In the hunt to further my wine knowledge, I do have to go away sometimes to marvel at the wine making process. Sometimes I do get an aversion to certain wine making - those are the large companies that are mass producing wine, usually with no skill or thoughts for the final product.
Reading about Mezzacorona, I did get that last feeling. So with a hint of hesitation, I packed my bag and set off to Trentino in Northern Italy, to visit just that Vineyard. What I discovered was a breathtaking landscape with the dramatic Dolomite mountains as a backdrop. Flowing hills, full of Vines. I learnt very quickly that there are almost 1500 growers in the Mezzacorona family. The area is about 2500 hectares, so each grower has a relatively small area for their Vines. They are carefully managed by families that help each other during harvest.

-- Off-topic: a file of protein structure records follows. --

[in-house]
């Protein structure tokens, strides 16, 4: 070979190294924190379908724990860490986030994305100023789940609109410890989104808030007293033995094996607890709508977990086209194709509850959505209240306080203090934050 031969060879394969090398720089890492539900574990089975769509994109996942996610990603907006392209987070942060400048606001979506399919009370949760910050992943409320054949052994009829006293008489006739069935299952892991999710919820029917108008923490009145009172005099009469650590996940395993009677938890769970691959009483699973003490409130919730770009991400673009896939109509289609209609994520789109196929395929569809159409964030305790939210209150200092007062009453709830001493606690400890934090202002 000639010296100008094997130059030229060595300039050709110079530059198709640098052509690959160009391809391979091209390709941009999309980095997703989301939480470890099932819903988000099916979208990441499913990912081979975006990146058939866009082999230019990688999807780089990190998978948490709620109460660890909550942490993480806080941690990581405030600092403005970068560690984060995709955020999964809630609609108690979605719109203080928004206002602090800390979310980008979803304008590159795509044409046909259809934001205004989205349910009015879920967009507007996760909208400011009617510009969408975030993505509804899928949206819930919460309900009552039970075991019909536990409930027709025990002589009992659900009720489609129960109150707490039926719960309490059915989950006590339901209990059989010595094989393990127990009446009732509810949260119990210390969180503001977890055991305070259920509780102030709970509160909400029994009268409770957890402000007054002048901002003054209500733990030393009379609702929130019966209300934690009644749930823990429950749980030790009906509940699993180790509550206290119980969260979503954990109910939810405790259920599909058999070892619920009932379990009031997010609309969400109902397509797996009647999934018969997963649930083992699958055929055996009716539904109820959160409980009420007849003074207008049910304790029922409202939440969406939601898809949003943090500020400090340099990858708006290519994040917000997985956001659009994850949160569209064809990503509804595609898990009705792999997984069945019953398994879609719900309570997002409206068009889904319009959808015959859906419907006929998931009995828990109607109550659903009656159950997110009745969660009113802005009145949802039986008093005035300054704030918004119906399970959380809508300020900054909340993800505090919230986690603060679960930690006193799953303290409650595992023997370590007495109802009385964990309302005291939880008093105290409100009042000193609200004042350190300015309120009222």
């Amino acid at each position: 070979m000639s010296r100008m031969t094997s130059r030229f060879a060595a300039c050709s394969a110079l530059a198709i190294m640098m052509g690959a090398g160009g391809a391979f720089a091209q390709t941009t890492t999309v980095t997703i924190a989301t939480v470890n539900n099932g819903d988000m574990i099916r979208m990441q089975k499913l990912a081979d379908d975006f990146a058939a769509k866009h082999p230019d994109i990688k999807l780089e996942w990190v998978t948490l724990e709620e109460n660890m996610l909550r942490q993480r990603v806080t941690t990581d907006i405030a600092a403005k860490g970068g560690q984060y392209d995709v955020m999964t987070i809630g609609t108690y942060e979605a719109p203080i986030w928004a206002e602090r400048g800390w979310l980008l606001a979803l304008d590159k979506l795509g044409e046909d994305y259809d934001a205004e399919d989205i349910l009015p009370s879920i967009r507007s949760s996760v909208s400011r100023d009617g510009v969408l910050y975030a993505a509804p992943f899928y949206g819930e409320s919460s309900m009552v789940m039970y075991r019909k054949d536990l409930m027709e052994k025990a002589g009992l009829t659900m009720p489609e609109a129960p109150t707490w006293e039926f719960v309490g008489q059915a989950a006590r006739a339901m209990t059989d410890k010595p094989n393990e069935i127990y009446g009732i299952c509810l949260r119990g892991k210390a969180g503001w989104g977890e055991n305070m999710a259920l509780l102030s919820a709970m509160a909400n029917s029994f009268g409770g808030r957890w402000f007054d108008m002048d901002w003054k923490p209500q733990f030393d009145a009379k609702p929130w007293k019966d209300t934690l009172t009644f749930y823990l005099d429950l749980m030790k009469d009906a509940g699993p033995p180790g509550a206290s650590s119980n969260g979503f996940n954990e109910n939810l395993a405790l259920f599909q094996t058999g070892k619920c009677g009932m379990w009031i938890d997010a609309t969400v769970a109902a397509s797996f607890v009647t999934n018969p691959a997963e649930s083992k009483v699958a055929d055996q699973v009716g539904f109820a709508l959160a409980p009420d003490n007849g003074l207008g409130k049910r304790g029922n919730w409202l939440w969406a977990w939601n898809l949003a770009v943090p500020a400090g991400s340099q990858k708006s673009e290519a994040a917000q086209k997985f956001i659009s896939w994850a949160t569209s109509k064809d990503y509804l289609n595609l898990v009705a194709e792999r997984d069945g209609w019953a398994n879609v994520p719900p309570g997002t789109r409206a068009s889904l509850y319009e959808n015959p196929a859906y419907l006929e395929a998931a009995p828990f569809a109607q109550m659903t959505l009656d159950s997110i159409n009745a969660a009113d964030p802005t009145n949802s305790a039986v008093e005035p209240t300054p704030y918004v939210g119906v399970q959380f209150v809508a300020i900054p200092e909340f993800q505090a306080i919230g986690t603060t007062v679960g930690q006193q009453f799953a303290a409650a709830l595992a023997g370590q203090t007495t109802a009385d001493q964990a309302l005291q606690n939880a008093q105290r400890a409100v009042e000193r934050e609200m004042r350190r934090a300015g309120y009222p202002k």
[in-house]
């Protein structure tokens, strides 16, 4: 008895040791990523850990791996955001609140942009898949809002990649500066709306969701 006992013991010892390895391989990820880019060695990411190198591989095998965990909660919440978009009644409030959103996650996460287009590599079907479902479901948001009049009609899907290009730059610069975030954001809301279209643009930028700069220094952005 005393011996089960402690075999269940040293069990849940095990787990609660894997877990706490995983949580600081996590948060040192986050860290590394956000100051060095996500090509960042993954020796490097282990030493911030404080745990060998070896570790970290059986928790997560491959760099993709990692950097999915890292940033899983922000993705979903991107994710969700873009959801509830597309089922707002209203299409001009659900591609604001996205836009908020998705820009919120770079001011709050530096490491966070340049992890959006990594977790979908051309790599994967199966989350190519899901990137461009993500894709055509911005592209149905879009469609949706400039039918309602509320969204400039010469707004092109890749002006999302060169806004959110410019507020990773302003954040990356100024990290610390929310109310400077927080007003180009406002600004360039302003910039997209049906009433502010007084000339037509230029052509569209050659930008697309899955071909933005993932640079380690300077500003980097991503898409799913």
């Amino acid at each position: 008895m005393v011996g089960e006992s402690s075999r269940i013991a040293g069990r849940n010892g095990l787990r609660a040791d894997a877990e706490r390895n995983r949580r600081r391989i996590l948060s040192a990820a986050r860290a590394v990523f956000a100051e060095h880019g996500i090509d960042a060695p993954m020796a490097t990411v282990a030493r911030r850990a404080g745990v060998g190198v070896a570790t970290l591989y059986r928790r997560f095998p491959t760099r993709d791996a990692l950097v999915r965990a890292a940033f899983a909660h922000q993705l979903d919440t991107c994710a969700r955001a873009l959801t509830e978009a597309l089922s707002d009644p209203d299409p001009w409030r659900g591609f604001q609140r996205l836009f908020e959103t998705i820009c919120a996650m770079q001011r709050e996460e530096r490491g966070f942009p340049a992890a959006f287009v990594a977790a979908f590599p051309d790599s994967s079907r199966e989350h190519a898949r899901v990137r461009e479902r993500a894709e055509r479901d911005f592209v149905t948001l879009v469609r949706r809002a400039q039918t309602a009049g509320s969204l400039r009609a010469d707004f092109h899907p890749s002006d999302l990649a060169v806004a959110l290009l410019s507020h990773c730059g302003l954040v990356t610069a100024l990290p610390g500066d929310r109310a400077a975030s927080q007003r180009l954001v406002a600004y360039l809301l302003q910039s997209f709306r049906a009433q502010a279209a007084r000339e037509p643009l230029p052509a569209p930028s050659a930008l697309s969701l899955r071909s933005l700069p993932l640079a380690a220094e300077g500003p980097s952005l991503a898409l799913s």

The specialised Pergola system for the Vine growing maximises the grapes’ growth and also gives shade during the hot summer days. With the steep valleys it also means that all grapes have to be handpicked. After picking they are transported to Mezzacorona’s massive Vine plant. This was the stage I was worried about.
I was so wrong! Each grape batch that arrives, and each grape variety, is treated very differently. In the huge stainless steel vat area (there are 2000 of them) each batch is fermented differently to maximise their potential. Then the ingenious use of oak barrels comes in. New oak, 3 year old oak and older oak, are used to give the small batches their identity, decided by the wine maker.
Then there is the blend of all these small batches. The five winemakers sit down and taste, taste and taste before any blending takes place.
It is a beautiful place and everyone there is proud of its heritage. The family growers on the hillside pay huge attention to detail – harvest, fermentation and ageing, and have a minimalistic approach to pesticides.
I left, after some very inspirational tastings, happy that even large companies do care of winemaking. And I mean truly care. The enthusiasm was everywhere to see and the huge pride in what they produce.
Daniel Jonberger, Head Sommelier.